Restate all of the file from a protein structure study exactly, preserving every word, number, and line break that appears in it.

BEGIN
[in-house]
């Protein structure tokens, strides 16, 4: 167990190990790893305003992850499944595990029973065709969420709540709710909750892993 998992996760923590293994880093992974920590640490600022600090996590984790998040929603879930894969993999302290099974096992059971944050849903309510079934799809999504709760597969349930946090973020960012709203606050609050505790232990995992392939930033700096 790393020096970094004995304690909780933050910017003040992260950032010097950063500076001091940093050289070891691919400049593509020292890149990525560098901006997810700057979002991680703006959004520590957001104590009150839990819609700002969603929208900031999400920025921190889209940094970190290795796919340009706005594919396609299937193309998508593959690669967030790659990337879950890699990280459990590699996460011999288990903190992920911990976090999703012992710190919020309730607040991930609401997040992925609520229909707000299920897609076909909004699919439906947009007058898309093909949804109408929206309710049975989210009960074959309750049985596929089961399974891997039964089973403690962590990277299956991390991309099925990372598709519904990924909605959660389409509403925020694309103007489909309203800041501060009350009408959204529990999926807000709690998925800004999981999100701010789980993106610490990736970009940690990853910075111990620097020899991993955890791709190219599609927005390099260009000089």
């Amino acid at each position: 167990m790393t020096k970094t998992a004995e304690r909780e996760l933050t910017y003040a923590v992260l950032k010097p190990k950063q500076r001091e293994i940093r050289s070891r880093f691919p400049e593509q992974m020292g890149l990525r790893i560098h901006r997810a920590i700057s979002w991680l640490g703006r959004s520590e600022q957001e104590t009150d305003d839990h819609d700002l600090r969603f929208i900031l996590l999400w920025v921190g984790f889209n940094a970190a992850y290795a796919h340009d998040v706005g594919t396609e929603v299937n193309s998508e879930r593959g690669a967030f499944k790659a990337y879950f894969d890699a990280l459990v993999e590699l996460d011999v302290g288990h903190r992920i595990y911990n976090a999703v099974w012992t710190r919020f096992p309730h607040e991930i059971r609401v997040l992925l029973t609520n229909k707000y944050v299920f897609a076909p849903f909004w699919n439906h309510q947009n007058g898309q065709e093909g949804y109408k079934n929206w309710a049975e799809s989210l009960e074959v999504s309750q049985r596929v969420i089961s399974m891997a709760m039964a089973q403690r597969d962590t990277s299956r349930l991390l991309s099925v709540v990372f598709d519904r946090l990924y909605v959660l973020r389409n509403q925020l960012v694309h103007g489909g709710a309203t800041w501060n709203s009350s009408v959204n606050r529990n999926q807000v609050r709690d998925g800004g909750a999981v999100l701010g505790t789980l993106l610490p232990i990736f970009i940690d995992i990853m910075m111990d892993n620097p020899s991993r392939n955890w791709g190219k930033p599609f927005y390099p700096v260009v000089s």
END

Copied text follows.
[in-house]
């Protein structure tokens, strides 16, 4: 167990190990790893305003992850499944595990029973065709969420709540709710909750892993 998992996760923590293994880093992974920590640490600022600090996590984790998040929603879930894969993999302290099974096992059971944050849903309510079934799809999504709760597969349930946090973020960012709203606050609050505790232990995992392939930033700096 790393020096970094004995304690909780933050910017003040992260950032010097950063500076001091940093050289070891691919400049593509020292890149990525560098901006997810700057979002991680703006959004520590957001104590009150839990819609700002969603929208900031999400920025921190889209940094970190290795796919340009706005594919396609299937193309998508593959690669967030790659990337879950890699990280459990590699996460011999288990903190992920911990976090999703012992710190919020309730607040991930609401997040992925609520229909707000299920897609076909909004699919439906947009007058898309093909949804109408929206309710049975989210009960074959309750049985596929089961399974891997039964089973403690962590990277299956991390991309099925990372598709519904990924909605959660389409509403925020694309103007489909309203800041501060009350009408959204529990999926807000709690998925800004999981999100701010789980993106610490990736970009940690990853910075111990620097020899991993955890791709190219599609927005390099260009000089």
């Amino acid at each position: 167990m790393t020096k970094t998992a004995e304690r909780e996760l933050t910017y003040a923590v992260l950032k010097p190990k950063q500076r001091e293994i940093r050289s070891r880093f691919p400049e593509q992974m020292g890149l990525r790893i560098h901006r997810a920590i700057s979002w991680l640490g703006r959004s520590e600022q957001e104590t009150d305003d839990h819609d700002l600090r969603f929208i900031l996590l999400w920025v921190g984790f889209n940094a970190a992850y290795a796919h340009d998040v706005g594919t396609e929603v299937n193309s998508e879930r593959g690669a967030f499944k790659a990337y879950f894969d890699a990280l459990v993999e590699l996460d011999v302290g288990h903190r992920i595990y911990n976090a999703v099974w012992t710190r919020f096992p309730h607040e991930i059971r609401v997040l992925l029973t609520n229909k707000y944050v299920f897609a076909p849903f909004w699919n439906h309510q947009n007058g898309q065709e093909g949804y109408k079934n929206w309710a049975e799809s989210l009960e074959v999504s309750q049985r596929v969420i089961s399974m891997a709760m039964a089973q403690r597969d962590t990277s299956r349930l991390l991309s099925v709540v990372f598709d519904r946090l990924y909605v959660l973020r389409n509403q925020l960012v694309h103007g489909g709710a309203t800041w501060n709203s009350s009408v959204n606050r529990n999926q807000v609050r709690d998925g800004g909750a999981v999100l701010g505790t789980l993106l610490p232990i990736f970009i940690d995992i990853m910075m111990d892993n620097p020899s991993r392939n955890w791709g190219k930033p599609f927005y390099p700096v260009v000089s």